Spatial–temporal prediction of minerals dissolution and precipitation using deep learning techniques: An implication to Geological Carbon Sequestration

Zeeshan Tariq, Ertugrul Umut Yildirim, Manojkumar Gudala, Bicheng Yan*, Shuyu Sun*, Hussein Hoteit

*Corresponding author for this work

Research output: Contribution to journalArticlepeer-review

9 Scopus citations


In Geological Carbon Sequestration (GCS), mineralization is a secure carbon dioxide (CO2) trapping mechanism to prevent possible leakage at a later stage of the GCS project. Modeling the mineralization mechanism during GCS relies on numerical reservoir simulation, but the computational cost is prohibitively high due to the complex physical processes. Therefore, deep learning (DL) models can be used as a computationally cheaper and more reliable at the same time, alternative to conventional numerical simulations. In this work, we have developed a DL approach to effectively predict the dissolution and precipitation of various essential minerals, including Anorthite, Kaolinite, and Calcite, during CO2 injection into deep saline aquifers. We have established a reservoir model to simulate the geological CO2 storage process. Seven hundred twenty-two numerical realizations were performed to generate a comprehensive dataset for training DL models. Two convolution neural networks (CNN), Fourier Neural Operator (FNO), and U-Net were trained. The trained models used reservoir and well properties along with time information as input and predicted the precipitation and dissolution of minerals in space and time scales. During the training process, root-mean-squared-error (RMSE) was used as a loss function. To gauge prediction performance, we have applied the trained model to predict the concentrations of different minerals on the test dataset, which is 15% of the entire dataset, and two metrics, including the average absolute percentage error (AAPE) and the coefficient of determination (R2), were adopted. The FNO model resulted in the R2 of 0.95 for the Calcite model, 0.94 for the Kaolinite model, and 0.93 for the Anorthite model. The U-Net model resulted in the R2 of 0.88 for the Calcite model, 0.89 for the Kaolinite model, and 0.912 for the Anorthite model. The model's prediction CPU time (0.2 s/case) was much lower than that of the physics-based reservoir simulator (3600 s/case). Therefore, the proposed method offers predictions as accurate as our physics-based reservoir simulations while providing a substantial computational time acceleration.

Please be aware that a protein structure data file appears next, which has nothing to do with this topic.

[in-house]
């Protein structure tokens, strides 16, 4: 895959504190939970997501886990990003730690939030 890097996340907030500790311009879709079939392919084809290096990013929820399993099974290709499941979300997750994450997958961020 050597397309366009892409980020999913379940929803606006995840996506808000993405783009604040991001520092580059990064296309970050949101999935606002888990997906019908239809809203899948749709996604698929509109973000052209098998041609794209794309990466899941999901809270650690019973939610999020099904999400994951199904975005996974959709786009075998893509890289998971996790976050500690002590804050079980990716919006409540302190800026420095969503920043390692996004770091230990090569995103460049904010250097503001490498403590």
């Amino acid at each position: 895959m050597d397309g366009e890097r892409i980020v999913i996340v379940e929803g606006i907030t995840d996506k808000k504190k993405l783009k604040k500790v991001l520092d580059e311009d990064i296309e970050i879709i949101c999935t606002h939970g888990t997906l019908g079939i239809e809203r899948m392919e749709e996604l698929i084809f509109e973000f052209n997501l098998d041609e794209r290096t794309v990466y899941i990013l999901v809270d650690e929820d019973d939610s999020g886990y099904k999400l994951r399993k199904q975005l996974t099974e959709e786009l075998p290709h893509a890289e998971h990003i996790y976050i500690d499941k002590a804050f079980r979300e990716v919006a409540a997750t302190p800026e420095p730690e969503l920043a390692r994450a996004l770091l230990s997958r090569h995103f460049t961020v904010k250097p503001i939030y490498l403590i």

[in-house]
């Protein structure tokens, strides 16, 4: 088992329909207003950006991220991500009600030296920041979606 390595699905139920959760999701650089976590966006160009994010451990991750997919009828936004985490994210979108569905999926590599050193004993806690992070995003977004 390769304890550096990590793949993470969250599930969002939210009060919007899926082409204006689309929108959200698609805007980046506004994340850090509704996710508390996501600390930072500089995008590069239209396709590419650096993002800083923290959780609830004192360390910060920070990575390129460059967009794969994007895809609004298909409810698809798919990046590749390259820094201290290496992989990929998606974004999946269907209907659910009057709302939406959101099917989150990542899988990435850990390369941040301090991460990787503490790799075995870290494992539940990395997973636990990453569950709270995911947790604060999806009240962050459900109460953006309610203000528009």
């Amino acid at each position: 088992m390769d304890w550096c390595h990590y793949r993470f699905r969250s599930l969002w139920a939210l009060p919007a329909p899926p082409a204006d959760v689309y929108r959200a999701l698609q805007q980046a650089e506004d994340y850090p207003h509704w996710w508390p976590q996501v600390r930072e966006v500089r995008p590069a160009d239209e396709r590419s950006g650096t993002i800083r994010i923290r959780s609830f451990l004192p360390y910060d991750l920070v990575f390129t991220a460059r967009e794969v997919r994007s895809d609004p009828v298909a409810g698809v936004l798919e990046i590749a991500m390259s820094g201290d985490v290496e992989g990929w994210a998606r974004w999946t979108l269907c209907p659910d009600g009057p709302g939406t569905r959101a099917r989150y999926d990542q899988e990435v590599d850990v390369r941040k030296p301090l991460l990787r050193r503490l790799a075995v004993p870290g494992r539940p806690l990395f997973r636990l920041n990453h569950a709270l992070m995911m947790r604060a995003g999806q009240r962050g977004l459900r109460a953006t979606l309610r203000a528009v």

Original languageEnglish (US)
Article number127677
StatePublished - Jun 1 2023

Bibliographical note

Funding Information:
Zeeshan Tariq and Bicheng yan thank King Abdullah University of Science and Technology (KAUST) for the Research Funding through the grants BAS/1/1423-01-01 , and Zeeshan Tariq and Shuyu Sun thank for the Research Funding from King Abdullah University of Science and Technology (KAUST), Saudi Arabia , through the grants BAS/1/1351-01-01 and URF/1/4074-01-01 .

Publisher Copyright:
© 2023 Elsevier Ltd


  • Big data analysis
  • CO mineralization
  • Deep learning
  • Numerical simulation
  • Reactive transportation

ASJC Scopus subject areas

  • General Chemical Engineering
  • Fuel Technology
  • Energy Engineering and Power Technology
  • Organic Chemistry


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